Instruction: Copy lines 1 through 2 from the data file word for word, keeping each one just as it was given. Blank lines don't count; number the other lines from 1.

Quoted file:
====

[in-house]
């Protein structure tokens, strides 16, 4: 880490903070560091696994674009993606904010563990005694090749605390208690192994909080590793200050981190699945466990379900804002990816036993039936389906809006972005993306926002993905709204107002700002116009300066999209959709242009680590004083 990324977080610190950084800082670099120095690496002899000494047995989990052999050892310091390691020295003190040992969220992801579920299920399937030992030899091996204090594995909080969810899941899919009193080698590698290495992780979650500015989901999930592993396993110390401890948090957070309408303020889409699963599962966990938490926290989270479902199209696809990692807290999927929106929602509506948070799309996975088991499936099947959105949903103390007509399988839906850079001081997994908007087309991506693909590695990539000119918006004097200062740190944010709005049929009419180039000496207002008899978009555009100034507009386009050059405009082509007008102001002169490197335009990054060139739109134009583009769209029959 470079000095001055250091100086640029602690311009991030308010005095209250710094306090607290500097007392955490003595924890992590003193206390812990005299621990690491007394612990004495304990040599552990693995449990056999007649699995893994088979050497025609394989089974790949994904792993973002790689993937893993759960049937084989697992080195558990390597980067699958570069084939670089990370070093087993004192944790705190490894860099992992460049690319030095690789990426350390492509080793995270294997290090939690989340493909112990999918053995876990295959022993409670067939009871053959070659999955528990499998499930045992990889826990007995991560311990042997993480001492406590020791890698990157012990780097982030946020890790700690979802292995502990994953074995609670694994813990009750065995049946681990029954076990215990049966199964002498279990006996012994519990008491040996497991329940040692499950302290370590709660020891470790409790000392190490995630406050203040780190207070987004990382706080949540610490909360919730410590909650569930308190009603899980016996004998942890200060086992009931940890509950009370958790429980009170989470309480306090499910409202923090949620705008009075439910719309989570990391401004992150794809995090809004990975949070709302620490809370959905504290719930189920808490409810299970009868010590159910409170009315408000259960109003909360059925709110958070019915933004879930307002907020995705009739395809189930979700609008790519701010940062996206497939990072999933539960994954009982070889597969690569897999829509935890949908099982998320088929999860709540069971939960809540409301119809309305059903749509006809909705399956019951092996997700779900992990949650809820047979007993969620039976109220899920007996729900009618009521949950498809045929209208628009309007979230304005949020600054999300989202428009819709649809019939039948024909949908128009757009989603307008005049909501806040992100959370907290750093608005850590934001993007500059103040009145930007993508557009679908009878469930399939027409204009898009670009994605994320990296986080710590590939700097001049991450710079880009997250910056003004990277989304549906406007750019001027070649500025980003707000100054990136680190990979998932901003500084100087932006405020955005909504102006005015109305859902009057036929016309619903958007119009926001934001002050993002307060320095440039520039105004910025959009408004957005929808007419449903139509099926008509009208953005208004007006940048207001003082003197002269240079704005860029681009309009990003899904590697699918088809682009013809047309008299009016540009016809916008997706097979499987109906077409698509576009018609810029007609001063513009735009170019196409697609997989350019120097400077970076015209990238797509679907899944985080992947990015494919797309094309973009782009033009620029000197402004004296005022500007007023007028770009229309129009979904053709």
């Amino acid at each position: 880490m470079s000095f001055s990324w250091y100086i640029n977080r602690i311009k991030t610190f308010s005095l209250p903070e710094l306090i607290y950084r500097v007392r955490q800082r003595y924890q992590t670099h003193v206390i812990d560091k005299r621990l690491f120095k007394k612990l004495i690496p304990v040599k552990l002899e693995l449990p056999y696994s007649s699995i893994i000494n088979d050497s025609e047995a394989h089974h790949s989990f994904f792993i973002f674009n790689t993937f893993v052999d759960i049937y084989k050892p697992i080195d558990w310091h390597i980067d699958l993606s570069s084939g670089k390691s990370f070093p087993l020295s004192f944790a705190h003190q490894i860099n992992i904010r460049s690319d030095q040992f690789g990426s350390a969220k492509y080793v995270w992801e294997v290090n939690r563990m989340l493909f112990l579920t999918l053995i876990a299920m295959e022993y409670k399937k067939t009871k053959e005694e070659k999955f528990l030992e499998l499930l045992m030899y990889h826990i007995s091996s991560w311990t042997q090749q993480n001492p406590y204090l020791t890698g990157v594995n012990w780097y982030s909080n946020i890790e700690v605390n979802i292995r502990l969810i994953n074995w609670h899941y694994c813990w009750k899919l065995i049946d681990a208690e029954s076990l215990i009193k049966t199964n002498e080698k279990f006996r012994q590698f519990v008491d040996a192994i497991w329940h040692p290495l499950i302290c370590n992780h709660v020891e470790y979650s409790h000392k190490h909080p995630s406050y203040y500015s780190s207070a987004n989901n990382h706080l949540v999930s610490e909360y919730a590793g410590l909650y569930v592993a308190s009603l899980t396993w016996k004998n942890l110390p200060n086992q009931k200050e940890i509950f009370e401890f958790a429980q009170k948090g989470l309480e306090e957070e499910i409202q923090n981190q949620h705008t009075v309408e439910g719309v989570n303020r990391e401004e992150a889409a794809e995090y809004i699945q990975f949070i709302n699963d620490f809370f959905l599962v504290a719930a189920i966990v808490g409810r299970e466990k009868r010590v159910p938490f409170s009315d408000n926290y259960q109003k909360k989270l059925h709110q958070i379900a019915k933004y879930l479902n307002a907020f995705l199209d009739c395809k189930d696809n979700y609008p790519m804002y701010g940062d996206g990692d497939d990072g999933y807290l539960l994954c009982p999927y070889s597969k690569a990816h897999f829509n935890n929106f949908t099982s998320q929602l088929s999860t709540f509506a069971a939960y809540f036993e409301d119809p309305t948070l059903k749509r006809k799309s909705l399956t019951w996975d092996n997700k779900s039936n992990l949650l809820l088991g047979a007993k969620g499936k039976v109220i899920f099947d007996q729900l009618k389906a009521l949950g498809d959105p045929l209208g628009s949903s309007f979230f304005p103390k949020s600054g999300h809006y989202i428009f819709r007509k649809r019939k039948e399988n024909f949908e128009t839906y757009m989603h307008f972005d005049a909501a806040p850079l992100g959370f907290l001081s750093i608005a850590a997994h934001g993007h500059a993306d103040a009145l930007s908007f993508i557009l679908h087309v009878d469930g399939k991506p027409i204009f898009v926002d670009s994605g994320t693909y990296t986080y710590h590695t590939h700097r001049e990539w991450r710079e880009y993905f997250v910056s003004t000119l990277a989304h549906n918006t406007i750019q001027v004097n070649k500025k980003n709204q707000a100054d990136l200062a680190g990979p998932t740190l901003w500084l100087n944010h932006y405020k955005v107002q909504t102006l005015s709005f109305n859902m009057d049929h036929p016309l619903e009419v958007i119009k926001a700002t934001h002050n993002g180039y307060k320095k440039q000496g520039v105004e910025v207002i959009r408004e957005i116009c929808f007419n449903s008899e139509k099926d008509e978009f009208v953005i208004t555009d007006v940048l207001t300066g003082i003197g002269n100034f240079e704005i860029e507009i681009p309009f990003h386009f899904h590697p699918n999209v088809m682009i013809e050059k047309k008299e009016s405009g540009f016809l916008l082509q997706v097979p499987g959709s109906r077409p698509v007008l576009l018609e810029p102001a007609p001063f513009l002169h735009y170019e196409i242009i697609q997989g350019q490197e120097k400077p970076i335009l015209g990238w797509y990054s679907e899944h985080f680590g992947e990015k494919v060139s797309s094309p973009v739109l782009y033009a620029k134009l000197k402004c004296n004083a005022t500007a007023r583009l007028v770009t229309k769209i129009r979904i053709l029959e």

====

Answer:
[in-house]
């Protein structure tokens, strides 16, 4: 880490903070560091696994674009993606904010563990005694090749605390208690192994909080590793200050981190699945466990379900804002990816036993039936389906809006972005993306926002993905709204107002700002116009300066999209959709242009680590004083 990324977080610190950084800082670099120095690496002899000494047995989990052999050892310091390691020295003190040992969220992801579920299920399937030992030899091996204090594995909080969810899941899919009193080698590698290495992780979650500015989901999930592993396993110390401890948090957070309408303020889409699963599962966990938490926290989270479902199209696809990692807290999927929106929602509506948070799309996975088991499936099947959105949903103390007509399988839906850079001081997994908007087309991506693909590695990539000119918006004097200062740190944010709005049929009419180039000496207002008899978009555009100034507009386009050059405009082509007008102001002169490197335009990054060139739109134009583009769209029959 470079000095001055250091100086640029602690311009991030308010005095209250710094306090607290500097007392955490003595924890992590003193206390812990005299621990690491007394612990004495304990040599552990693995449990056999007649699995893994088979050497025609394989089974790949994904792993973002790689993937893993759960049937084989697992080195558990390597980067699958570069084939670089990370070093087993004192944790705190490894860099992992460049690319030095690789990426350390492509080793995270294997290090939690989340493909112990999918053995876990295959022993409670067939009871053959070659999955528990499998499930045992990889826990007995991560311990042997993480001492406590020791890698990157012990780097982030946020890790700690979802292995502990994953074995609670694994813990009750065995049946681990029954076990215990049966199964002498279990006996012994519990008491040996497991329940040692499950302290370590709660020891470790409790000392190490995630406050203040780190207070987004990382706080949540610490909360919730410590909650569930308190009603899980016996004998942890200060086992009931940890509950009370958790429980009170989470309480306090499910409202923090949620705008009075439910719309989570990391401004992150794809995090809004990975949070709302620490809370959905504290719930189920808490409810299970009868010590159910409170009315408000259960109003909360059925709110958070019915933004879930307002907020995705009739395809189930979700609008790519701010940062996206497939990072999933539960994954009982070889597969690569897999829509935890949908099982998320088929999860709540069971939960809540409301119809309305059903749509006809909705399956019951092996997700779900992990949650809820047979007993969620039976109220899920007996729900009618009521949950498809045929209208628009309007979230304005949020600054999300989202428009819709649809019939039948024909949908128009757009989603307008005049909501806040992100959370907290750093608005850590934001993007500059103040009145930007993508557009679908009878469930399939027409204009898009670009994605994320990296986080710590590939700097001049991450710079880009997250910056003004990277989304549906406007750019001027070649500025980003707000100054990136680190990979998932901003500084100087932006405020955005909504102006005015109305859902009057036929016309619903958007119009926001934001002050993002307060320095440039520039105004910025959009408004957005929808007419449903139509099926008509009208953005208004007006940048207001003082003197002269240079704005860029681009309009990003899904590697699918088809682009013809047309008299009016540009016809916008997706097979499987109906077409698509576009018609810029007609001063513009735009170019196409697609997989350019120097400077970076015209990238797509679907899944985080992947990015494919797309094309973009782009033009620029000197402004004296005022500007007023007028770009229309129009979904053709």